By all accounts, this was a stalling episode. Early in the hour, James Gordon is shot when convening a meeting of Gotham City’s criminals who look like a bunch of B-string actors straight out of a fancy-dress competition. He spends the remainder of the episode in a comatose hallucination “atoning” for his sins through a trial presided over by his evil counterpart. Meanwhile, Lee attempts to revive Gordon throughout the episode as Bruce, Lucius Fox and Victor Zsasz are taken in by Poison Ivy’s charming perfume, who now wants Gordon dead and Gotham reborn for messing with plants and mother nature.
The heart of the episode, also the title, is a trial that James Gordon goes through in his head when unconscious. If you’re wondering whether it leaves a lasting impact on Gordon who comes out changed as a result, you couldn’t be more wrong. The trial is simply an attempt to bring forth the many lives that have been lost in Gordon’s valiant attempts to act as a hero and do the right thing. Lee, Harvey and the burnt residents of Haven all confront Gordon at different points but it’s the orphan-boy’s interactions with James that hit hardest. Even so, they do not add anything significant to the story except for giving Gotham a chance to experiment with some trippy, psychedelic visuals that the episode takes advantage of.
In that sense, credit goes to Erin Richards who plays Barbara Kean for making a strong directorial debut on the show. Sure a lot of the template regarding the show’s structure and style is set this late into the game but it’s always a tough one when actors step in to take over the reins; and the show’s leads often own up to the proceedings, getting a lot more invested than simply acting their part. On that note, another actor contributes behind the scenes as the episode is written by our very own Gordon i.e. Ben Meckenzie. I’m not sure if this is his writing debut but it’s fairly competent to be honest. Not super-strong stuff, but it’ll do.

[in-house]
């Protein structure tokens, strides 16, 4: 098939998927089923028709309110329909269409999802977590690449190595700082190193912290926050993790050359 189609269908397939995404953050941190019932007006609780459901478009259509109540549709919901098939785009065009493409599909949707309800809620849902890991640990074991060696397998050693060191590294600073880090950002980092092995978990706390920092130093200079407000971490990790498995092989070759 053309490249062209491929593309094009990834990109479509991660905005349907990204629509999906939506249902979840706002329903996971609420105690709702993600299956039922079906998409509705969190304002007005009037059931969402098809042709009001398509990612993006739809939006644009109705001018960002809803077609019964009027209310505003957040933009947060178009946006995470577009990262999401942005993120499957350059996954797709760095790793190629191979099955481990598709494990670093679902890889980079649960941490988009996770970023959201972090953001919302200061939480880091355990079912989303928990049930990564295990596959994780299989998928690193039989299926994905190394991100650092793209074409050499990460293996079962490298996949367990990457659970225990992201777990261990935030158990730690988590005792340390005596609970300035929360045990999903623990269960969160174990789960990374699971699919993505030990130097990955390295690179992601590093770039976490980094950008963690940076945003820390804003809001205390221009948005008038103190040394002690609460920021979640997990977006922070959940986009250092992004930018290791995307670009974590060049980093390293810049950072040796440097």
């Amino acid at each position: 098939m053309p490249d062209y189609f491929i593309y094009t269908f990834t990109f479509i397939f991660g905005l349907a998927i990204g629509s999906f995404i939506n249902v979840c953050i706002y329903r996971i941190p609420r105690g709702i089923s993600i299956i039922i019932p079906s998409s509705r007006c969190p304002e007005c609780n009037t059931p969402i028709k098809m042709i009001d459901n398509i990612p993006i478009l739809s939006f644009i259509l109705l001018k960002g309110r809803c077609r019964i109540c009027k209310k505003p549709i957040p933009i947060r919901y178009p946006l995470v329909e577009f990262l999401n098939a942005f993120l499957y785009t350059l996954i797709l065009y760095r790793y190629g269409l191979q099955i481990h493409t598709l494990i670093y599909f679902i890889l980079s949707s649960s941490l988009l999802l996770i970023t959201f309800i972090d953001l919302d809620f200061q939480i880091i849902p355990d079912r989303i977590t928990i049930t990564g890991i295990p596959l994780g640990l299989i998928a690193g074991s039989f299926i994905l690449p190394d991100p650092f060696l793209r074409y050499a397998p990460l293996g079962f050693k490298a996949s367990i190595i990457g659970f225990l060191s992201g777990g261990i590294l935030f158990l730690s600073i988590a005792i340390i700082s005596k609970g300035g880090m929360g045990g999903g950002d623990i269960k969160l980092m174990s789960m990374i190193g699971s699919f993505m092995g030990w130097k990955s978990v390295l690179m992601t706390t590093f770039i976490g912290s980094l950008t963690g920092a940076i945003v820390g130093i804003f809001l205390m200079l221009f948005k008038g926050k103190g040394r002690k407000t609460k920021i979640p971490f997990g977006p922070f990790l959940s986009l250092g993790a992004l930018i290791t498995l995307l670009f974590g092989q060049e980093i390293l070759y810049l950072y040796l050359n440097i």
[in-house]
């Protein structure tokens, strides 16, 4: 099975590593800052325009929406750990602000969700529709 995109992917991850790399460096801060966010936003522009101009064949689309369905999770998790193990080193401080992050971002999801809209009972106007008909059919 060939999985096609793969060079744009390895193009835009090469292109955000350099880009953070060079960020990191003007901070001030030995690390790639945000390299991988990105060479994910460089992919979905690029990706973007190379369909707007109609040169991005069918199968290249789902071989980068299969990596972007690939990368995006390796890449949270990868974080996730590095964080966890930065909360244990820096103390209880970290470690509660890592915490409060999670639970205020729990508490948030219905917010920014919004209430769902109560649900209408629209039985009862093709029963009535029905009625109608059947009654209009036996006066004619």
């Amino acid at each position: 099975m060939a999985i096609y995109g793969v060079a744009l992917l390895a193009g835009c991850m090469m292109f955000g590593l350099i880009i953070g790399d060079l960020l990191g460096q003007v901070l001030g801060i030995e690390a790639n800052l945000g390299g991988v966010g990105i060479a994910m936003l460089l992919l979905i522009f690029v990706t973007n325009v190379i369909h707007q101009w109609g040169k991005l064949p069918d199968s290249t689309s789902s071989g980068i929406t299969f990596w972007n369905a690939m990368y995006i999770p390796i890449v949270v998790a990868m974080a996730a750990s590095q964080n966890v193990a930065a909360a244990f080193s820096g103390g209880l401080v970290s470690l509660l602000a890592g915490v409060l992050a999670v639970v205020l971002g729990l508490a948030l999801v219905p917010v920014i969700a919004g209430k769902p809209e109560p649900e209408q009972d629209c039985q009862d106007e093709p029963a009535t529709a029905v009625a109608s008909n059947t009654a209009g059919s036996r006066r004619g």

If you thought the dreams were trippy, reality isn’t much different either. Ivy has hypnotized a lot of people to achieve her goals and at this point, it’s officially safe to declare the GCPD as the most unsafe place in Gotham ever and it’s detectives, some of the most incompetent. Sample this: after Gordon is shot, Harvey barges into Penguin’s lair and punches him on the face, yelling and threatening at him and Barbara to reveal the identity and whereabouts of the shooter, only for Penguin to point to a window with a bullet hole. I mean, it’s so literally on the nose one could’ve easily figured it out were he not so hot-headed the whole time. I’ll give credit to Harvey for deducing Ivy’s involvement though, that one was a little hard to guess especially with someone like Zsasz. How exactly does Zsasz let Ivy close to her and trance her is beyond me though.
It goes without saying though that no one is harmed permanently through the episode. By the end, not only have we flash-forwarded to a month with no casualties (even Zsasz spraying bullets in the GCPD fails to hit a single mark), but Gordon and Lee are married. Possible one of the sweetest and happiest moments ever to grace Gotham, as unexpected as it is. Its warmth is accentuated further by Ben Meckenzie and Morena Baccarin having met on the sets of Gotham and sealed their romance with a real-life marriage. And with this season being the final season, what better way to send-off characters by giving them a happy moment to cherish. As Alfred explains to Lee in a touching monologue, it’s the small moments that you spend with the ones you love that count and go on to mean something.
And in a perplexing, yet brave decision, Lee has agreed to raise Barbara and Gordon’s child as her own. Although I doubt it’s going to end well since Barbara isn’t the one who’s just going to hand over her baby to Gordon without getting the spotlight. Her sudden infatuation with Jim is indeed a little confusing though; that point never really sat in well except to sort of ensure they stick to canon. It goes without stating that this entire subplot left previous week’s proceedings in the dust, with the Ace Chemicals spill-out and all not being referenced much; thereby also making it a standalone episode save for a few connected plot developments.
Gotham might have delivered a fairly decent hour but that’s about all there was to this week’s episode. The Trial of Jim Gordon didn’t add anything to the show’s overarching No Man’s Land storyline and I stand by my statement that this was just a filler episode, stalling the plot line perhaps for a few more episodes until things hit the roof. And with just three more episodes to go, we should be getting that intriguing prologue teased at the Season’s beginning anytime now.